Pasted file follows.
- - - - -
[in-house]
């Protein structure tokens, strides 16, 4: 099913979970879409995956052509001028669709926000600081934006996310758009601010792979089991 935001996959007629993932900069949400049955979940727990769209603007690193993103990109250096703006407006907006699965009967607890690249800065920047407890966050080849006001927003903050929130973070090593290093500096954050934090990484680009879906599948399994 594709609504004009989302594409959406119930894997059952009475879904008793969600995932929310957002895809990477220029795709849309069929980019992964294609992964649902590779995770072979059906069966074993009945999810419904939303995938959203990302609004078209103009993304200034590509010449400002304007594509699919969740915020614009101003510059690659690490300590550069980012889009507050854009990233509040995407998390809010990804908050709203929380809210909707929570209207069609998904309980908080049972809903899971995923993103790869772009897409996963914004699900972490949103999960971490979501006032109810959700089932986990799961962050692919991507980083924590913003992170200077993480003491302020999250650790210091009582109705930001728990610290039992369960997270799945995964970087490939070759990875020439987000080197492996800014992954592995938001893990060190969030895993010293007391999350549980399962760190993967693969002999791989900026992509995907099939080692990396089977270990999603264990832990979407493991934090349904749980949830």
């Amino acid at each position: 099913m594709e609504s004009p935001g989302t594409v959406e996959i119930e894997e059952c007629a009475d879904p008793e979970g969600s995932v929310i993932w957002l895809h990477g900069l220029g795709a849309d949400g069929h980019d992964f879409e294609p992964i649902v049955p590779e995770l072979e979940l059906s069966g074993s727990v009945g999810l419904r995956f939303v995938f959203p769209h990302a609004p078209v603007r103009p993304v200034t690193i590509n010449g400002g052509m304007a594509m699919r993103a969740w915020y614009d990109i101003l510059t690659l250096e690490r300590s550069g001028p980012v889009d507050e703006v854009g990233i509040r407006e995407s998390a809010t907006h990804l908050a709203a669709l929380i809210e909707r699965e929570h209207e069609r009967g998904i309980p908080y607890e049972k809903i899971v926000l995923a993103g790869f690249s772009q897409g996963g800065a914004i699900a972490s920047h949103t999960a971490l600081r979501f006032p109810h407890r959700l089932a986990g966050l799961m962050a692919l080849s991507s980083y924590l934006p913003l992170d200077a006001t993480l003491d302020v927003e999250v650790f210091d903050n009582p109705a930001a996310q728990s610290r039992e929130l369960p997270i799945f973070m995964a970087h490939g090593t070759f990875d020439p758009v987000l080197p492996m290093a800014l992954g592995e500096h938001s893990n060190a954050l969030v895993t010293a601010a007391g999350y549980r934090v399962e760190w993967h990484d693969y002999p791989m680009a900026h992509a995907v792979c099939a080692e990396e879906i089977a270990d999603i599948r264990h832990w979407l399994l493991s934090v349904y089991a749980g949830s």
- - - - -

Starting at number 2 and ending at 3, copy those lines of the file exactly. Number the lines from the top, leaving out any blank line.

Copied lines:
């Protein structure tokens, strides 16, 4: 099913979970879409995956052509001028669709926000600081934006996310758009601010792979089991 935001996959007629993932900069949400049955979940727990769209603007690193993103990109250096703006407006907006699965009967607890690249800065920047407890966050080849006001927003903050929130973070090593290093500096954050934090990484680009879906599948399994 594709609504004009989302594409959406119930894997059952009475879904008793969600995932929310957002895809990477220029795709849309069929980019992964294609992964649902590779995770072979059906069966074993009945999810419904939303995938959203990302609004078209103009993304200034590509010449400002304007594509699919969740915020614009101003510059690659690490300590550069980012889009507050854009990233509040995407998390809010990804908050709203929380809210909707929570209207069609998904309980908080049972809903899971995923993103790869772009897409996963914004699900972490949103999960971490979501006032109810959700089932986990799961962050692919991507980083924590913003992170200077993480003491302020999250650790210091009582109705930001728990610290039992369960997270799945995964970087490939070759990875020439987000080197492996800014992954592995938001893990060190969030895993010293007391999350549980399962760190993967693969002999791989900026992509995907099939080692990396089977270990999603264990832990979407493991934090349904749980949830």
């Amino acid at each position: 099913m594709e609504s004009p935001g989302t594409v959406e996959i119930e894997e059952c007629a009475d879904p008793e979970g969600s995932v929310i993932w957002l895809h990477g900069l220029g795709a849309d949400g069929h980019d992964f879409e294609p992964i649902v049955p590779e995770l072979e979940l059906s069966g074993s727990v009945g999810l419904r995956f939303v995938f959203p769209h990302a609004p078209v603007r103009p993304v200034t690193i590509n010449g400002g052509m304007a594509m699919r993103a969740w915020y614009d990109i101003l510059t690659l250096e690490r300590s550069g001028p980012v889009d507050e703006v854009g990233i509040r407006e995407s998390a809010t907006h990804l908050a709203a669709l929380i809210e909707r699965e929570h209207e069609r009967g998904i309980p908080y607890e049972k809903i899971v926000l995923a993103g790869f690249s772009q897409g996963g800065a914004i699900a972490s920047h949103t999960a971490l600081r979501f006032p109810h407890r959700l089932a986990g966050l799961m962050a692919l080849s991507s980083y924590l934006p913003l992170d200077a006001t993480l003491d302020v927003e999250v650790f210091d903050n009582p109705a930001a996310q728990s610290r039992e929130l369960p997270i799945f973070m995964a970087h490939g090593t070759f990875d020439p758009v987000l080197p492996m290093a800014l992954g592995e500096h938001s893990n060190a954050l969030v895993t010293a601010a007391g999350y549980r934090v399962e760190w993967h990484d693969y002999p791989m680009a900026h992509a995907v792979c099939a080692e990396e879906i089977a270990d999603i599948r264990h832990w979407l399994l493991s934090v349904y089991a749980g949830s």